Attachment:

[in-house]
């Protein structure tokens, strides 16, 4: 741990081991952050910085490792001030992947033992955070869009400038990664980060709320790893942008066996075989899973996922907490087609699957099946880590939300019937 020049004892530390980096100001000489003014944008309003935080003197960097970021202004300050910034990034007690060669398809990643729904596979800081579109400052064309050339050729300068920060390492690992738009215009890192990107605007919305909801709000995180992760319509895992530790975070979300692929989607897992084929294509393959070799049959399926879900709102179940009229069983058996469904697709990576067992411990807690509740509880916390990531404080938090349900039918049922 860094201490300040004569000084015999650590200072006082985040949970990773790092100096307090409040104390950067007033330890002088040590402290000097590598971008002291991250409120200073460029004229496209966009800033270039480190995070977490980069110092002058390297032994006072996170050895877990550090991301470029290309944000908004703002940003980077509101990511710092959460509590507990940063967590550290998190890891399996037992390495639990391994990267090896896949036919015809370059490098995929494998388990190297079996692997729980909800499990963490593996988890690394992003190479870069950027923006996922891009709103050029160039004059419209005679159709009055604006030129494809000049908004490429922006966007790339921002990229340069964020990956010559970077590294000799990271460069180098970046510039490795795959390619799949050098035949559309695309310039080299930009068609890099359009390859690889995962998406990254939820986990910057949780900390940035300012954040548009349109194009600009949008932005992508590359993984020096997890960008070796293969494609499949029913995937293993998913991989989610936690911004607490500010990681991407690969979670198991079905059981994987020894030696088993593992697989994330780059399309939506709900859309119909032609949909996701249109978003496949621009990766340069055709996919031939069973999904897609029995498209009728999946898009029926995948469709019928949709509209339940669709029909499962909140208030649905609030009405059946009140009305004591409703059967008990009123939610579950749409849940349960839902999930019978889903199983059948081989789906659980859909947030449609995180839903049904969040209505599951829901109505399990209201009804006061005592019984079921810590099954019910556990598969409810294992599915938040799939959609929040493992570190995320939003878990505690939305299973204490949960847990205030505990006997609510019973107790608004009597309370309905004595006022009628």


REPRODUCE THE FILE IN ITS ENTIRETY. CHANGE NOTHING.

[in-house]
């Protein structure tokens, strides 16, 4: 741990081991952050910085490792001030992947033992955070869009400038990664980060709320790893942008066996075989899973996922907490087609699957099946880590939300019937 020049004892530390980096100001000489003014944008309003935080003197960097970021202004300050910034990034007690060669398809990643729904596979800081579109400052064309050339050729300068920060390492690992738009215009890192990107605007919305909801709000995180992760319509895992530790975070979300692929989607897992084929294509393959070799049959399926879900709102179940009229069983058996469904697709990576067992411990807690509740509880916390990531404080938090349900039918049922 860094201490300040004569000084015999650590200072006082985040949970990773790092100096307090409040104390950067007033330890002088040590402290000097590598971008002291991250409120200073460029004229496209966009800033270039480190995070977490980069110092002058390297032994006072996170050895877990550090991301470029290309944000908004703002940003980077509101990511710092959460509590507990940063967590550290998190890891399996037992390495639990391994990267090896896949036919015809370059490098995929494998388990190297079996692997729980909800499990963490593996988890690394992003190479870069950027923006996922891009709103050029160039004059419209005679159709009055604006030129494809000049908004490429922006966007790339921002990229340069964020990956010559970077590294000799990271460069180098970046510039490795795959390619799949050098035949559309695309310039080299930009068609890099359009390859690889995962998406990254939820986990910057949780900390940035300012954040548009349109194009600009949008932005992508590359993984020096997890960008070796293969494609499949029913995937293993998913991989989610936690911004607490500010990681991407690969979670198991079905059981994987020894030696088993593992697989994330780059399309939506709900859309119909032609949909996701249109978003496949621009990766340069055709996919031939069973999904897609029995498209009728999946898009029926995948469709019928949709509209339940669709029909499962909140208030649905609030009405059946009140009305004591409703059967008990009123939610579950749409849940349960839902999930019978889903199983059948081989789906659980859909947030449609995180839903049904969040209505599951829901109505399990209201009804006061005592019984079921810590099954019910556990598969409810294992599915938040799939959609929040493992570190995320939003878990505690939305299973204490949960847990205030505990006997609510019973107790608004009597309370309905004595006022009628």